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What age to introduce children to wine


#1

I was reading an article on theguardian.com warning of the dangers of giving alcohol to children too young.

Now, the article in question didn’t seem to draw any distinction between giving a small glass of wine to a teenager occasionally vs providing a six year old with Siamond White every night of the week. (Other ciders are available.)

However it got me thinking a little bit about this. My children are 15. 12 and 10 and they have all had occasional sips of wine or beer and personally I don’t think there is anything wrong with that.

I think I would be niaive to think that they wouldn’t try a drink at a party if it was available and I’d rather their first experiences of alcohol were on my terms, out in the open and controlled.

Last week it was Mrs Jonesy’s birthday and, as I opened a bottle I offered my daughter (the 15 year old) a glass but she declined. Apparently she doesn’t like the aftertaste.

So this presents another dilemma: I’ve got 6 special bottles from her birth year squirrelled away ready for her to have when she is older. But if she doesn’t like it then that’s a total waste and I’d be better off drinking it myself!


#2

I pestered my parents sufficiently that they employed the french model, namely that of allowing small quantities of diluted wine to be drunk at some meals, starting at about 11 years old. I think the expectation was that I’d not like the taste and would move on…

I wouldn’t worry about your daughter not liking wine yet, many people don’t develop a taste for wine until they’re in their twenties.
Avoid any wastage by drinking the first bottle with her on a special day, if it’s still a definite “No” then time for plan B on the present front and enjoy the wine. It’ll probably be the last of your worries by then as you’ll be too busy doing background checks on potential boyfriends :male_detective:


#3

I have a 14 year old son who wont touch anything, where as my 10 year old daughter will often ask for a glass of wine when she sees me with one, but she will settle for a small glass topped up with lemonade, I think its better to let them try it in a controlled environment, as we did the with my Oldest daughter who just turned 18, I don’t think the novelty factor was there anymore when she was allowed to go out legally drinking unsupervised.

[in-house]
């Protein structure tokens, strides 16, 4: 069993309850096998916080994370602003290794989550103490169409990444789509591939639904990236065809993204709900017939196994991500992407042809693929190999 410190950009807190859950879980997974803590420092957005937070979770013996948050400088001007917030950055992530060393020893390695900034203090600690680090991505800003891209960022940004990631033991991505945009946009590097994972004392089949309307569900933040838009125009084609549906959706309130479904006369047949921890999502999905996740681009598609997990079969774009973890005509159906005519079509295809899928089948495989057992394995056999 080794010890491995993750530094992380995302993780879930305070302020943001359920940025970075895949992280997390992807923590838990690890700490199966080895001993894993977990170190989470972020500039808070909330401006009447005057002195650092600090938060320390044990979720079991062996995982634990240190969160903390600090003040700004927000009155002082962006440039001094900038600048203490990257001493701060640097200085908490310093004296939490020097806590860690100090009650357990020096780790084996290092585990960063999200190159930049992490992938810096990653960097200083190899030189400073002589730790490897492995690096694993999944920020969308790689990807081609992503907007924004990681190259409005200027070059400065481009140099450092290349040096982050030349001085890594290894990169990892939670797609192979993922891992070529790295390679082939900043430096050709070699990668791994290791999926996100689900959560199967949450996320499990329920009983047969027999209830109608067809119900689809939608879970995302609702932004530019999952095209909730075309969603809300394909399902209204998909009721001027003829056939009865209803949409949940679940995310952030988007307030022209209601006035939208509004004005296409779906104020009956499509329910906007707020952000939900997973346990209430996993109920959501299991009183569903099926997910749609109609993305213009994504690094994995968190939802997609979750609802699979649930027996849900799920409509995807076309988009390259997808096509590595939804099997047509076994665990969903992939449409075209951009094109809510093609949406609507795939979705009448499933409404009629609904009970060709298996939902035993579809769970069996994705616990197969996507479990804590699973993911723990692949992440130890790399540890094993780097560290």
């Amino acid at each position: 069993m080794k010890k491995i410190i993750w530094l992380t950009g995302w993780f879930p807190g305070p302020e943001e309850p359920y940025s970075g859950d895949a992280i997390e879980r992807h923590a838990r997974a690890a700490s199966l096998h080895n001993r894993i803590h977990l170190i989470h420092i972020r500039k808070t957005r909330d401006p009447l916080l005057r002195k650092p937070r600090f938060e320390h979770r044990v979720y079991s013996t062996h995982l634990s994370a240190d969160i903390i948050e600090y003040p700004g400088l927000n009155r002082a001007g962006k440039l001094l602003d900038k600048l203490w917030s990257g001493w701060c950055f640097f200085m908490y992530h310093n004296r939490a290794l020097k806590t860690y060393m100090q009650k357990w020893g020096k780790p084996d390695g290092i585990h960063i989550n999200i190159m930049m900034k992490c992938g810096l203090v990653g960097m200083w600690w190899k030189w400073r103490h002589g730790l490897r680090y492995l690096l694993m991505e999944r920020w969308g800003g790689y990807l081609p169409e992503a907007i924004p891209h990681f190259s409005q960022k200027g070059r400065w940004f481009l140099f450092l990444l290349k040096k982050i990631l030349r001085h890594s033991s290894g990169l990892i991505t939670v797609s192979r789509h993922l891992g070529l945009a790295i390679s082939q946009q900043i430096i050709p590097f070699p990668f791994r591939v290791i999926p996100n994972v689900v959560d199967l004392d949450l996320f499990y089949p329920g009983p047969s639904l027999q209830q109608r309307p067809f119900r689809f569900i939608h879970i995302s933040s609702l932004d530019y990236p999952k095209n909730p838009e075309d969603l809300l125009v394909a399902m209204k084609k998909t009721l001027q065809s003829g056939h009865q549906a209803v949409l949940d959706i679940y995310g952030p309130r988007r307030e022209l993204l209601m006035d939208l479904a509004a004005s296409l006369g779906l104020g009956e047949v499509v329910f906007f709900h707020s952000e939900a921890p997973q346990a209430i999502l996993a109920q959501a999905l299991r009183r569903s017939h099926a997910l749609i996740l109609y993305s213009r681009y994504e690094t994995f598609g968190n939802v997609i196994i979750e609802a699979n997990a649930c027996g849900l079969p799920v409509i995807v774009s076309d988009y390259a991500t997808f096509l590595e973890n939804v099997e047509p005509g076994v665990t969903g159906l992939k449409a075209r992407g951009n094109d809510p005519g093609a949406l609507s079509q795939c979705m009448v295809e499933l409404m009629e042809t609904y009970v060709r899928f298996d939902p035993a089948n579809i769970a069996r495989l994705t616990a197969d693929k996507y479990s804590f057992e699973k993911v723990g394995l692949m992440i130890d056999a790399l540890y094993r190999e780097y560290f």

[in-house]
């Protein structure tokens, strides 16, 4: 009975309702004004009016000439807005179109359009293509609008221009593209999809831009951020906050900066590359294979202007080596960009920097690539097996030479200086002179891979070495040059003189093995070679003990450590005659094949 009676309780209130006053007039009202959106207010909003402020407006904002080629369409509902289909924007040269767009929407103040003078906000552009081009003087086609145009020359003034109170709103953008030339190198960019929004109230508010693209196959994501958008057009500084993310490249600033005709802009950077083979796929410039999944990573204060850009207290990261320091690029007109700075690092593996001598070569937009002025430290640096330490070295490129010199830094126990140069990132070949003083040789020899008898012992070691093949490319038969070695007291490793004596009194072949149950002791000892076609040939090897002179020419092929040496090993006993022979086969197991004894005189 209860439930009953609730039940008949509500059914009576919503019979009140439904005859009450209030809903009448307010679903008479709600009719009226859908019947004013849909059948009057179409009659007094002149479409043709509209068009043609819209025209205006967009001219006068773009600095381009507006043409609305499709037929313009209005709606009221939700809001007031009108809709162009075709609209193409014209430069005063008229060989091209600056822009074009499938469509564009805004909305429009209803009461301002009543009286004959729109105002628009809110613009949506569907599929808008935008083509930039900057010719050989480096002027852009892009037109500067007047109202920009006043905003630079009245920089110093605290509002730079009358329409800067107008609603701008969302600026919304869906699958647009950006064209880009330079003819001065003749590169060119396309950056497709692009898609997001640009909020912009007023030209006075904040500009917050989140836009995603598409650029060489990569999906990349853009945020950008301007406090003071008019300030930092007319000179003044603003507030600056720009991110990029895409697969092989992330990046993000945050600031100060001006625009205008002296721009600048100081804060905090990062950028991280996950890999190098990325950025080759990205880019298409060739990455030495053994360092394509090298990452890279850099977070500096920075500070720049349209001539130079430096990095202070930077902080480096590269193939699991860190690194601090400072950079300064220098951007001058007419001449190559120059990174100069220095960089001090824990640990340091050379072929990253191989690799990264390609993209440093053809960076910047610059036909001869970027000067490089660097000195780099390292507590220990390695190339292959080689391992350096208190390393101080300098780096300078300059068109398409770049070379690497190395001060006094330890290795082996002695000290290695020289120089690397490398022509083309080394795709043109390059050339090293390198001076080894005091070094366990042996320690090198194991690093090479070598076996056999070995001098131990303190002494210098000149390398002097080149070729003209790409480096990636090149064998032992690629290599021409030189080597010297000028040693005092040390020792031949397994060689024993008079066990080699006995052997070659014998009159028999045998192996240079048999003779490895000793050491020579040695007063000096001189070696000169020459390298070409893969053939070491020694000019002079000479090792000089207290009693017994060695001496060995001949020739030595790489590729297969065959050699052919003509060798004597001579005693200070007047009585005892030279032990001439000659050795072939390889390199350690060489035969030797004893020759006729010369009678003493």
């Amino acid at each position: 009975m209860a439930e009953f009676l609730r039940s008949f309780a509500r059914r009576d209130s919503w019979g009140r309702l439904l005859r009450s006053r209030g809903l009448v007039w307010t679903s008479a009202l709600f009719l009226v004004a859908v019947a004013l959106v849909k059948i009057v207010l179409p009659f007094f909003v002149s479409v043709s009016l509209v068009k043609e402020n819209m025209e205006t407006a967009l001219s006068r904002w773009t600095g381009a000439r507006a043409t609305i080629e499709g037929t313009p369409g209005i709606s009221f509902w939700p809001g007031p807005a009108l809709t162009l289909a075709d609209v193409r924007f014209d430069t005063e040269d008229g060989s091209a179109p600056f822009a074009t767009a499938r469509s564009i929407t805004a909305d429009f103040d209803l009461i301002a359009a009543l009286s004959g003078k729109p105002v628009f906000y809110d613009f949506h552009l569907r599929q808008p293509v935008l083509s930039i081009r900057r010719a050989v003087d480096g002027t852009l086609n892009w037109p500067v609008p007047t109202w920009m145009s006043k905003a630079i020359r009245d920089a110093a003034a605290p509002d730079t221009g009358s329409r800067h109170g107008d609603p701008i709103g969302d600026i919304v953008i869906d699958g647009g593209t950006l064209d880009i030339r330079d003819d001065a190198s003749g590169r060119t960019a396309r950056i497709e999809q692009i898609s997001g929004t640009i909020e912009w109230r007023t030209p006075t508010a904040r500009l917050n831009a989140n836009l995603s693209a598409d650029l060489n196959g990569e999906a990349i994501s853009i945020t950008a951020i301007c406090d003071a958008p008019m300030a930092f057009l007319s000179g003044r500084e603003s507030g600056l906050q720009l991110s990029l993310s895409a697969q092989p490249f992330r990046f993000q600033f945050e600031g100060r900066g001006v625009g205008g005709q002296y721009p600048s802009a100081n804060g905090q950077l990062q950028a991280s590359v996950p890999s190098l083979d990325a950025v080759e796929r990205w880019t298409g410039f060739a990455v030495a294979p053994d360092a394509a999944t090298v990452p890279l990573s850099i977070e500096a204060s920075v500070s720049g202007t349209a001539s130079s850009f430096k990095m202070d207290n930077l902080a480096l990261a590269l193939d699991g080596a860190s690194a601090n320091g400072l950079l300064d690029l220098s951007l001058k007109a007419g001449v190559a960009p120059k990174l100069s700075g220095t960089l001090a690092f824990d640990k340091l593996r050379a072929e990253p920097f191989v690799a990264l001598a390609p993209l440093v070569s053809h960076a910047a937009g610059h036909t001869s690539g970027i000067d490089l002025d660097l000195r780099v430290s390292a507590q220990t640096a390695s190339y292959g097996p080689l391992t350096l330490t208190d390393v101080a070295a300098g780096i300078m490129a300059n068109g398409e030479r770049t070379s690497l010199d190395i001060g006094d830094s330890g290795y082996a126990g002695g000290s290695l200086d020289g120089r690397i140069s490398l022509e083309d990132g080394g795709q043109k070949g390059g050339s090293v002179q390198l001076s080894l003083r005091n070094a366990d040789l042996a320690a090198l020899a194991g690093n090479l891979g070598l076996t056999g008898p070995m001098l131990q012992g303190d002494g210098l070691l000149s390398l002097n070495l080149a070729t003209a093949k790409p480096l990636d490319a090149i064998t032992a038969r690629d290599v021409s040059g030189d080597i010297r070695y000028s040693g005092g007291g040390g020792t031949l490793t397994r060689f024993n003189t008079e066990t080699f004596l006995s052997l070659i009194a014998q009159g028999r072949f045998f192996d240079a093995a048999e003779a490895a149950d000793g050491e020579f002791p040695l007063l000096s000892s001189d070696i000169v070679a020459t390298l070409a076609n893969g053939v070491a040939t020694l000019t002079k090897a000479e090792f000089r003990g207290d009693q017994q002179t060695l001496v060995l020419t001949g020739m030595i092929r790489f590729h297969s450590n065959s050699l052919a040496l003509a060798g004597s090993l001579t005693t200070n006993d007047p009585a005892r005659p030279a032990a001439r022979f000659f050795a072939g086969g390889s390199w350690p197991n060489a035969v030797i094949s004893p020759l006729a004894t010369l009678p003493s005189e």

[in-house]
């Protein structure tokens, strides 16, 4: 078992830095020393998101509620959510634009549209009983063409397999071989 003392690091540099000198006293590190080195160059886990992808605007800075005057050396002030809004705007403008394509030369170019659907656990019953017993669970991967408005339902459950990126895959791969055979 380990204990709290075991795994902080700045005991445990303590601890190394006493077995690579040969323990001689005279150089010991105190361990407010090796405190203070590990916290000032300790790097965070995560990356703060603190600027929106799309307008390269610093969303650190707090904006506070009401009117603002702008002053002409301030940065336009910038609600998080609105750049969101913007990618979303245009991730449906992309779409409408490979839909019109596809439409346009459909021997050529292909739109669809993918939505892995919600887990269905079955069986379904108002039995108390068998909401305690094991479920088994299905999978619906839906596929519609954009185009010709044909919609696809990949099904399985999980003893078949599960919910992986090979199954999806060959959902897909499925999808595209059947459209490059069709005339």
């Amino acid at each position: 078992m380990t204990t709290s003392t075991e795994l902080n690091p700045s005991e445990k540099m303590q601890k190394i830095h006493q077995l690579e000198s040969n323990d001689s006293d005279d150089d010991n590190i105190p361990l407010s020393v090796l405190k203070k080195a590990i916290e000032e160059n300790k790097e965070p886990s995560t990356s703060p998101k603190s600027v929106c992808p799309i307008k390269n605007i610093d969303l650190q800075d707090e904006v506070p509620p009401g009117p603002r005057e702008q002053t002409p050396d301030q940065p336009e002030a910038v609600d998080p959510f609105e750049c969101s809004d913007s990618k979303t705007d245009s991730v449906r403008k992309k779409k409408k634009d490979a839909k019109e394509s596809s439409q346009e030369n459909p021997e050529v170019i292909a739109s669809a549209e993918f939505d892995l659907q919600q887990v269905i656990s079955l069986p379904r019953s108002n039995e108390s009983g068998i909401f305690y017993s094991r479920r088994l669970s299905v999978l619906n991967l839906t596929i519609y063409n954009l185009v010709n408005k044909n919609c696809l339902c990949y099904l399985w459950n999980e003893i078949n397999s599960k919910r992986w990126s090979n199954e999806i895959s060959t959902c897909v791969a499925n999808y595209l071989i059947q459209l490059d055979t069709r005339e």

#4

I drank red in water from 8 and red and white with Sunday dinner from 14. Definitely meant I had a more grounded attitude to drinking when older - apart from one bad incident as a result of a pub running a ‘buy a pint get a shot of absinthe free’ offer and serving a bunch of us as 16 year olds (god bless the north, and the 90s) I generally managed to look after myself.


#5

Our children (11 & 13) don’t like the taste of anything alcoholic. (Note we’ve only offered them beer, wine, G&T, etc., not any of those nasty alcopop things they probably would like!) But they know they can have booze any time they like, we don’t treat it as anything clever or special, it’s just a normal part of life.


#6

I used to have a tiny glass (think it was actually a miniature novelty tankard) with Sunday meals, I only ever had white (would have been a Chablis of some sort as that is what my dad had, never had a red as it tasted too ‘strong’ - basically put off by the tannins it would seem.

I think its ok when younger, however if too young you wouldn’t really appreciate it etc so a bit of a waste.


#7

Is 2 too young ?? :rofl:…! Just kidding he didn’t drink that! I think if they ask for a taste at any age then it’s acceptable to leave them try a little :clinking_glasses:


#8

Morning all, and greetings from Provence! :clinking_glasses::fr:
Being here, surrounded by a more relaxed and convivial attitude to drinking, plus having a 15 year old at home (currently enjoying herself in Spain with her dad)- made me want to revive this topic.
We started introducing my daughter to the occasional small glass of wine with dinner when she was 14. My hope was that she would associate alcohol with the general enjoyment of food and company, and by helping her to appreciate that it’s something ideally done in moderation. For years we didn’t use to drink on nights she was with us, but that changed as she grew older.
Not everyone around us thinks it’s a good idea, but as I see that alcohol is definitely becoming part of her world- especially now that she started going to parties- I feel even more strongly about teaching her about enjoyment in moderation and in the context of food, in the ‘controlled’ environment of home.
What do you do with your children?..


#9

My 21 & 23 year olds don’t really drink much at all. The oldest like a little white.

The new generation will be much more abstainous than us. Although Colchester high street is still full of drinks on a Saturday.